Germination and Seed Water Status of Four Grasses on Moss-Dominated Biological Soil Crusts from Arid Lands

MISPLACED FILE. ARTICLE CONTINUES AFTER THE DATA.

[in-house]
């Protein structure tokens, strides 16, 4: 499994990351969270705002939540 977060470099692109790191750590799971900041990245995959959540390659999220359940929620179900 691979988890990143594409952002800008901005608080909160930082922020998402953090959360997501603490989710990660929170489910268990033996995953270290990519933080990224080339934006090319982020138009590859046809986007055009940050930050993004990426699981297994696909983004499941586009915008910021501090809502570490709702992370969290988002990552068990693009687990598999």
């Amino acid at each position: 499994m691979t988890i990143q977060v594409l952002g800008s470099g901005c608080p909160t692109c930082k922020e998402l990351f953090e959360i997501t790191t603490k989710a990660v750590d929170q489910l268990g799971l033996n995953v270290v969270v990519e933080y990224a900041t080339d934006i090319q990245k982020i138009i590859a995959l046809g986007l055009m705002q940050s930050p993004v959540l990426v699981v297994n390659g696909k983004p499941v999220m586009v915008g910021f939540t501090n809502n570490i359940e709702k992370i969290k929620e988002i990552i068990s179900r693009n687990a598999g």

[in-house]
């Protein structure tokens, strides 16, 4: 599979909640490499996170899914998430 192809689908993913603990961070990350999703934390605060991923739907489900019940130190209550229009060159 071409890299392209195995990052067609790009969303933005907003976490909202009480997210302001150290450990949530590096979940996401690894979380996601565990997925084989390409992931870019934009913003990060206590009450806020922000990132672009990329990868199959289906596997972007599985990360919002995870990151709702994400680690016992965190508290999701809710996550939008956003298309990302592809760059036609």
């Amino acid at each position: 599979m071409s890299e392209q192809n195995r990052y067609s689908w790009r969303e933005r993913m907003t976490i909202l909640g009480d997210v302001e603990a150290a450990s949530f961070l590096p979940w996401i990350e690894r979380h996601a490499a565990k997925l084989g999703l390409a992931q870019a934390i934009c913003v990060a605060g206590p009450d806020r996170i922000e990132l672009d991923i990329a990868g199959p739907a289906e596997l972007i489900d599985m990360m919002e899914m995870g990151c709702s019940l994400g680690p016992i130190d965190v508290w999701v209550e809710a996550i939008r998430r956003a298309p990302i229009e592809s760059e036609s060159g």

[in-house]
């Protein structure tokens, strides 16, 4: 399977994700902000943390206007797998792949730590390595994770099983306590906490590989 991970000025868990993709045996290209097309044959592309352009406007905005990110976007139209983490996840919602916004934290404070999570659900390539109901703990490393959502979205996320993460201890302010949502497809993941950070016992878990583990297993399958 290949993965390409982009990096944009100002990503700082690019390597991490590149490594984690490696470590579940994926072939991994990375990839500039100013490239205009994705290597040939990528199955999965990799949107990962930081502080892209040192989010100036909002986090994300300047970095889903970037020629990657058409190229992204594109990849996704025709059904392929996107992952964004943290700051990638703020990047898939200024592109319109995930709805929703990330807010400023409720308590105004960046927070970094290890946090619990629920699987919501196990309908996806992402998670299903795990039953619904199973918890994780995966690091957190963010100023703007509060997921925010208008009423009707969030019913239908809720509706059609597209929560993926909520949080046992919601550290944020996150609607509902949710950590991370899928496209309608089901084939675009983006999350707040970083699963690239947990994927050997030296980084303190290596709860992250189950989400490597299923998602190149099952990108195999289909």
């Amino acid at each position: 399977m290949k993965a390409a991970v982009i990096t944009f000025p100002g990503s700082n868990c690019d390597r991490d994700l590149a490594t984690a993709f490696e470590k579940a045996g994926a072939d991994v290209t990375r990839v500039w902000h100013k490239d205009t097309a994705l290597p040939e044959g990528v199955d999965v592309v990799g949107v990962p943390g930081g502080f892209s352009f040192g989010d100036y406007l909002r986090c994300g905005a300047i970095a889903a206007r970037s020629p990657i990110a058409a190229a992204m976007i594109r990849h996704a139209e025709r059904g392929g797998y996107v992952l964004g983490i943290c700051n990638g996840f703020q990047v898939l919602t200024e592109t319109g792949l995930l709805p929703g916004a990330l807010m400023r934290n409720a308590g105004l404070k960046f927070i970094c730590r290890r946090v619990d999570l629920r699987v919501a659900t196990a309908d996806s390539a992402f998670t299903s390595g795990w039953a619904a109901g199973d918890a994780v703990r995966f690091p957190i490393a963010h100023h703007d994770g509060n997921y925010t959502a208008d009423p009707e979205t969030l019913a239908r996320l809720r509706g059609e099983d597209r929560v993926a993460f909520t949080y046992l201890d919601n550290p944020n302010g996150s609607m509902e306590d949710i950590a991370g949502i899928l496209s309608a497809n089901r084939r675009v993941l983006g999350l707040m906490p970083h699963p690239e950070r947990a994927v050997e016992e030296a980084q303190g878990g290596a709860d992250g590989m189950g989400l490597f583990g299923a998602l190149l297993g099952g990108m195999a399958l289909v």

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Biological soil crusts dominated by drought-tolerant mosses are commonly found through arid and semiarid steppe communities of the northern Great Basin of North America. We conducted growth chamber experiments to investigate the effects of these crusts on the germination of four grasses: Festuca idahoensis, Festuca ovina, Elymus wawawaiensis and Bromus tectorum. For each of these species, we recorded germination time courses on bare soil and two types of biological soil crusts; one composed predominantly of the tall moss Tortula ruralis and the other dominated by the short moss Bryum argenteum. On the short-moss crust, the final germination percentage was about half of that on bare soil. Also, the mean germination time was 4 days longer on short-mosses than on bare soil. In contrast to the short-moss crust, the tall-moss crust did not reduce the final germination percentage but increased the mean germination time. Similar results were observed in the four grasses studied. To investigate the mechanism by which moss crusts affected germination, we analyzed the water status of seeds on bare soil and moss crusts. Six days after seeding, the water content of seeds on bare soil was approximately twice that of seeds on tall- or short-moss crust. Analysis of the time course of changes in seed weight and water potential in Bromus tectorum revealed that overtime seeds on tall mosses reached higher water content than those on short mosses. The increase in the water content of seeds on tall mosses occurred as the seeds gradually fell through the moss canopy. Taken together, our results indicate that biological soil crusts with distinct structural characteristics can have different effects on seed germination. Furthermore, this study revealed that a biological soil crust dominated by short mosses had a negative effect on seed water status and significantly reduced seed germination.